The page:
States can choose to outlaw any abortion coverage plans offered through the exchanges if they enact a state law prohibiting those services. No insurance plan can be forced to offer coverage for abortion services. If a plan does offer this coverage, the enrollee must pay for this coverage by a separate payment from their normal premium payment; if by payroll deduction, there must be two deductions; the insurance company must keep the payments for premiums covering abortion services in an account separate from their general account, and the payments for the services must come from these respective accounts.

If you’re interested (and I highly doubt that this survives the House), the infamous Ben Nelson payoff for Nebraska is on page 2129.

The act establishes a fund for states to assist pregnant and parenting teens and women, for things such as pregnancy/parenting student services centers established by colleges and universities or improving services offered to victims of domestic violence.

The act extends Medicare coverage to individuals exposed to and suffering from specific effects from certain environmental hazards (think mesothelioma and other cancers). And it will modernize the information technology used for Medicaid and Medicare.

The last hundred or so pages wind it down with sections about assisting the creation of collaborative community-based health centers for low-income patients, better access to dialysis and diabetes care, creating “centers of excellence” for treatment of depression. and enhancing the treatment for congenital heart disease and breast cancer.

Oh, and it creates a task force to “assess access to health care for beneficiaries of Federal health care systems in Alaska; and ‘‘(2) develop a strategy for the Federal Government to improve delivery of health care to Federal beneficiaries in the State of Alaska.” And it funds demonstration projects for states “for the development, implementation, and evaluation of alternatives to current tort litigation for resolving disputes over injuries allegedly caused by health care providers or health care organizations”.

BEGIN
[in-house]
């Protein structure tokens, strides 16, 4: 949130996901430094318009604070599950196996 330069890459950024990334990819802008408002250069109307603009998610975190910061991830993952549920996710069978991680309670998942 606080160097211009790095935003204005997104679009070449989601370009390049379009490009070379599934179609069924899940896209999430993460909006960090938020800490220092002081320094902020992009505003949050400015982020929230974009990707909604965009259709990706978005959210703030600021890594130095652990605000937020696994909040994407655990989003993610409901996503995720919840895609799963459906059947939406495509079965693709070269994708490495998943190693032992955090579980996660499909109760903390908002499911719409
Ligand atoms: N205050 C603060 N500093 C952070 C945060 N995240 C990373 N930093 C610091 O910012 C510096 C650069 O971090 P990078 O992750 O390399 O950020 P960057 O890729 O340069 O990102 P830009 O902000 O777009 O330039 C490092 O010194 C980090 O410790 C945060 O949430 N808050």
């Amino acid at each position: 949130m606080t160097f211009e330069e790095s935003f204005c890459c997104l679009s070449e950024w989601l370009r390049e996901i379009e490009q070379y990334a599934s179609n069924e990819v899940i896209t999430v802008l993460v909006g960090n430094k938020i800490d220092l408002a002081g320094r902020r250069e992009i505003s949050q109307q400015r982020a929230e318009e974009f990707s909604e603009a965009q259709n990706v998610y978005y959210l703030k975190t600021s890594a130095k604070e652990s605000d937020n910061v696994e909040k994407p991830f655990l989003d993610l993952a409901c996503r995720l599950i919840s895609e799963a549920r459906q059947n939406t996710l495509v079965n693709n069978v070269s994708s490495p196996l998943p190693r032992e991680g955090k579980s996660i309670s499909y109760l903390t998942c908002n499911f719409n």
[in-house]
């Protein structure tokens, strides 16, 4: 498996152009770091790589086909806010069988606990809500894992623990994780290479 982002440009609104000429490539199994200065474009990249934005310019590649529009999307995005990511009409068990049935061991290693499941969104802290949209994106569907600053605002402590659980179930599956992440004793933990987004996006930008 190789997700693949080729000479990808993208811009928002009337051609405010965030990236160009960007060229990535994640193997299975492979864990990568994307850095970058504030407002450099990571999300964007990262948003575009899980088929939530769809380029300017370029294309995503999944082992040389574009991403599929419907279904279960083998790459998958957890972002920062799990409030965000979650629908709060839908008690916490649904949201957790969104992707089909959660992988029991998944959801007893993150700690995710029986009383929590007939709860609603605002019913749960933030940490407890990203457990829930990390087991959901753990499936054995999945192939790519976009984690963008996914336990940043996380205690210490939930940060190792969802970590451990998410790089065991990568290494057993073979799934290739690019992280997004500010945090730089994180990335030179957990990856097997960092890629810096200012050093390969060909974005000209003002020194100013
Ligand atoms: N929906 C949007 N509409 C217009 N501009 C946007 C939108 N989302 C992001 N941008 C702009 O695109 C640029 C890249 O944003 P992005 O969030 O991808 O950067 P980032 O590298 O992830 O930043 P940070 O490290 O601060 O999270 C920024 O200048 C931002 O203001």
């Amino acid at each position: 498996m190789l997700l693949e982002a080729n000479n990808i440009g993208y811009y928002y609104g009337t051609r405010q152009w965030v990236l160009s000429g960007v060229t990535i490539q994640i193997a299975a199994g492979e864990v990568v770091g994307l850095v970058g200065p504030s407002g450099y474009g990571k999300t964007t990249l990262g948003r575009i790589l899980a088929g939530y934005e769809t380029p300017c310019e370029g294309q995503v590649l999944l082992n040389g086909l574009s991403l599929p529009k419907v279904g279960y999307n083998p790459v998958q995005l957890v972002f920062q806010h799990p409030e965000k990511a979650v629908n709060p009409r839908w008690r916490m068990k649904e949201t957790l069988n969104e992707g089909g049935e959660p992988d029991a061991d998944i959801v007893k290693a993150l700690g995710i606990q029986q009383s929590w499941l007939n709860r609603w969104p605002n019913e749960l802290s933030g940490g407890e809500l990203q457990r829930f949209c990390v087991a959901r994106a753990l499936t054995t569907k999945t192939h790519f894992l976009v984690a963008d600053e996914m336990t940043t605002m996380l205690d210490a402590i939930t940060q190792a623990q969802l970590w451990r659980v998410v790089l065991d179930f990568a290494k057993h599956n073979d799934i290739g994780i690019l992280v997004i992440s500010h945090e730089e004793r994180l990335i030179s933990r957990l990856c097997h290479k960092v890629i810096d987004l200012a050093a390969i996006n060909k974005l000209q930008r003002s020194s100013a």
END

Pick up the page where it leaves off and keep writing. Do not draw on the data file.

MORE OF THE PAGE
The End.

Senate Health Care Reform Plan (H.R. 3590), Part the Tenth

Tuesday, 16 March 2010, 15:37 | Category : Healthcare, Politics
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Starting around page 1760, there is an act within an act – the Elder Justice Act, which has the goal of preventing, detecting, and treating abuse of the elderly. I certainly don’t make light of it, but I’m not going to delve into that part of the act. This is followed by a section on “Improving Access to Innovative Medical Therapies”. This seems to be all about “biosimilar biological products”. If I’m understanding the wording, it makes it easier to get follow-on drugs to market. But I may have it completely wrong.

Title VIII establishes a voluntary insurance program to aid people with “functional limitations” who want to continue living in their communities. The insurance would cover the costs of assistance, equipment, and home care. If I understand what the act is saying, you would have to be enrolled for up to 5 years before receiving assistance, so maybe this is like a long-term care policy. For tax purposes, it is treated “in the same manner as a qualified long-term care insurance contract for qualified long-term care services.”

Now we get to one of the things that gives heartburn to the House of Representatives – Title IX. This is the “Cadillac tax” on employer-sponsored insurance plans that offer “excess benefits”. The excess is determined by the cost to the employer of the insurance, which must be reported on the employee’s W-2. Initially, the bar is set at $8500 for individuals and $23,000 for family coverage, and would increase according to the cost of living each year. The amounts would be higher for employees in high-risk occupations or “employed to repair or install electrical or telecommunications lines”. High-cost states get an additional bump. I have heard that the House wants this taken, but it’s part of the funding source in the Senate plan. There is also a provision wherein manufacturers of medical equipment would pay a yearly fee to the government, according to a formula that I didn’t even try to understand, and there’s a fee paid by insurance providers that I also didn’t try to understand. And there’s a half-percent hospital insurance tax (Medicare) on those making over $200,000 a year. And, a 5 percent tax on elective cosmetic procedures, and a 10 percent tax on tanning booth services.